[¶8] A substantial portion of the evidence was devoted to the level of conflict in the parties’ relationship, and the district court carefully weighed this.

Wyo. Stat. § 20-2-201(a)(vii) requests courts to evaluate the "ability and willingness of each parent to allow the other to provide care without intrusion, respect the other parent’s rights and responsibilities, including the right to privacy." The Court finds that, at times, the parties have intruded on each other’s right to privacy. This may have been partially due to the efforts of the parties to reconcile. Now that they are divorced, continuing to stay the night at each other’s residences might result in confusion for [the child]. However, the parties are free to make their own decisions regarding whether they will or will not let the other party see [the child] during their own parenting time. The parties will be ordered to notify each other and get permission before they come to the other’s residence for any reason other than scheduled pick-ups. The Court will caution the parents to respect the other’s boundaries and parenting time with [the child].

At trial, Mother introduced three video recordings she took of fights between her and Father. Father testified he was set up, intentionally angered so that Mother could record his outburst. The court was concerned about the context of the recordings but acknowledged that they’d had a tumultuous last couple of years of marriage. The court specifically found no evidence of spousal abuse nor evidence that Father lost his temper with his son or any sort of child abuse occurred.

[¶9] The district court also considered the child’s special needs a relevant factor, concluding this factor did not weigh against allowing shared custody for the child because the federally subsidized non-profit centers serving preschool-aged children with special needs in Cheyenne and Wheatland jointly evaluated the child and developed an individualized education program (IEP) for him. Though it might be challenging, both centers are required to follow the IEP and he would receive the same instruction if he were to switch between centers.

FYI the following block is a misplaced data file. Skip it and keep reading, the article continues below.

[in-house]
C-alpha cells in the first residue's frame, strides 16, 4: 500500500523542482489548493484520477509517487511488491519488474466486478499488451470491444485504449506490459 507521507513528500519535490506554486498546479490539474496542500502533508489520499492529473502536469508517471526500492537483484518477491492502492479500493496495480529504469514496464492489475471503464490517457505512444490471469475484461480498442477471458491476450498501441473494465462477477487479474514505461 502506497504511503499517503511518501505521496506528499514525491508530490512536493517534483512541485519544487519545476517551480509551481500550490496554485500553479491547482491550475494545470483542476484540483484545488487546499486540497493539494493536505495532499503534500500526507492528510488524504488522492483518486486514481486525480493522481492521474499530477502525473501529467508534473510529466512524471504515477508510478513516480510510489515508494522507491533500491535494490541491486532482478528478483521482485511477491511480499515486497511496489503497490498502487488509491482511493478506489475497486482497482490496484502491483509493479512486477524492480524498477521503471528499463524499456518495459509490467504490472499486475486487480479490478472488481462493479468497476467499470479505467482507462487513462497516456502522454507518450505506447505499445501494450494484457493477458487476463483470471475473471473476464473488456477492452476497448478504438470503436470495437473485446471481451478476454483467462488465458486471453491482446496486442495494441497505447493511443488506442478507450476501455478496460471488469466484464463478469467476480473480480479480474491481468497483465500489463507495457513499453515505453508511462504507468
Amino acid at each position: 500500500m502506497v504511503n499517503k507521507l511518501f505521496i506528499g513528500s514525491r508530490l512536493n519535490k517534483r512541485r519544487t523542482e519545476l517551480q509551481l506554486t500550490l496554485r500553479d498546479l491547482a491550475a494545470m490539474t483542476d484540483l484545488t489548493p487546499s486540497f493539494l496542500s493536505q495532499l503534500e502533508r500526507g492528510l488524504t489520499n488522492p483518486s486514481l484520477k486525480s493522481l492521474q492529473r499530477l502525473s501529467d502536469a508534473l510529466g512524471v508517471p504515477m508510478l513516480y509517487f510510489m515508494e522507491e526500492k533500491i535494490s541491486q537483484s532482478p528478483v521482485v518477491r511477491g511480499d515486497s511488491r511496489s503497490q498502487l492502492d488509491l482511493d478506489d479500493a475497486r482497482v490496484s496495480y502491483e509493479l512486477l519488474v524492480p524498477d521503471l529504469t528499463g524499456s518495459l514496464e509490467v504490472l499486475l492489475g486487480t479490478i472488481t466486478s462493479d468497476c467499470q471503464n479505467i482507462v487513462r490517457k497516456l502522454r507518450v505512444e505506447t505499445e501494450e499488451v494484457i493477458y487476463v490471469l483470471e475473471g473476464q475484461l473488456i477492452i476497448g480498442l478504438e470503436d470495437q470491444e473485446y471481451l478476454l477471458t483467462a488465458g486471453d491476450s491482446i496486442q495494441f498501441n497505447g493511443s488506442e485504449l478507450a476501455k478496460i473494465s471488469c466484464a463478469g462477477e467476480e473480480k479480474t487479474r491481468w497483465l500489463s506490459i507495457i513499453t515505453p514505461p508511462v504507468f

[¶10] The district court ultimately concluded it was in the minor child’s best interests to continue to see each parent as much as possible, ordering shared custody with exchanges every two weeks. The court viewed this as the best way to maintain the close relationship with each parent that had developed to date. As the parties live fairly close to each other but not in the same community, the district court ordered shared custody to continue until the child enters kindergarten, at which time Father would have primary physical custody and Mother would have liberal visitation. Mother filed a timely notice of appeal.


[¶11] Wyoming "law affords wide discretion to the district court when fashioning custody and visitation provisions for the best interests of the children." Pace v. Pace , 2001 WY 43, ¶ 11, 22 P.3d 861, 865 (Wyo. 2001) (quoting Reavis v. Reavis , 955 P.2d 428, 431 (Wyo. 1998) ). This "discretion encompasses one of the most difficult and demanding tasks assigned to a trial judge." Pace , ¶ 11, 22 P.3d at 865 (citing Reavis , 955 P.2d at 431 ).

This Court has consistently recognized the broad discretion enjoyed by a district court in child custody matters. We will not interfere with the district court’s custody determination absent procedural error or a clear abuse of discretion. In determining whether an abuse of discretion has occurred, our primary consideration is the reasonableness of the district court’s decision in light of the evidence presented. We view the evidence in the light most favorable to the district court’s determination, affording every favorable inference to the prevailing party and omitting from our consideration the conflicting evidence.

Ransom v. Ransom , 2017 WY 132, ¶ 9, 404 P.3d 1187, 1190 (Wyo. 2017) (quoting JCLK v. ZHB , 2015 WY 95, ¶ 8, 353 P.3d 720, 721 (Wyo. 2015) (quoting Durfee v. Durfee , 2009 WY 7, ¶ 6, 199 P.3d 1087, 1089 (Wyo. 2009) ) ). "In determining whether there has been an abuse of discretion, the ultimate issue is whether or not the court could reasonably conclude as it did." Womack v. Swan , 2018 WY 27, ¶ 11, 413 P.3d 127 (Wyo. 2018) (quoting Ready v. Ready , 906 P.2d 382, 384 (Wyo. 1995) (citations omitted) ). "A court does not abuse its discretion unless it acts in a manner which exceeds the bounds of reason under the circumstances." Stevens v. Stevens , 2014 WY 23, ¶ 8, 318 P.3d 802, 805 (Wyo. 2014) (quoting Bingham v. Bingham , 2007 WY 145, ¶ 10, 167 P.3d 14, 17–18 (Wyo...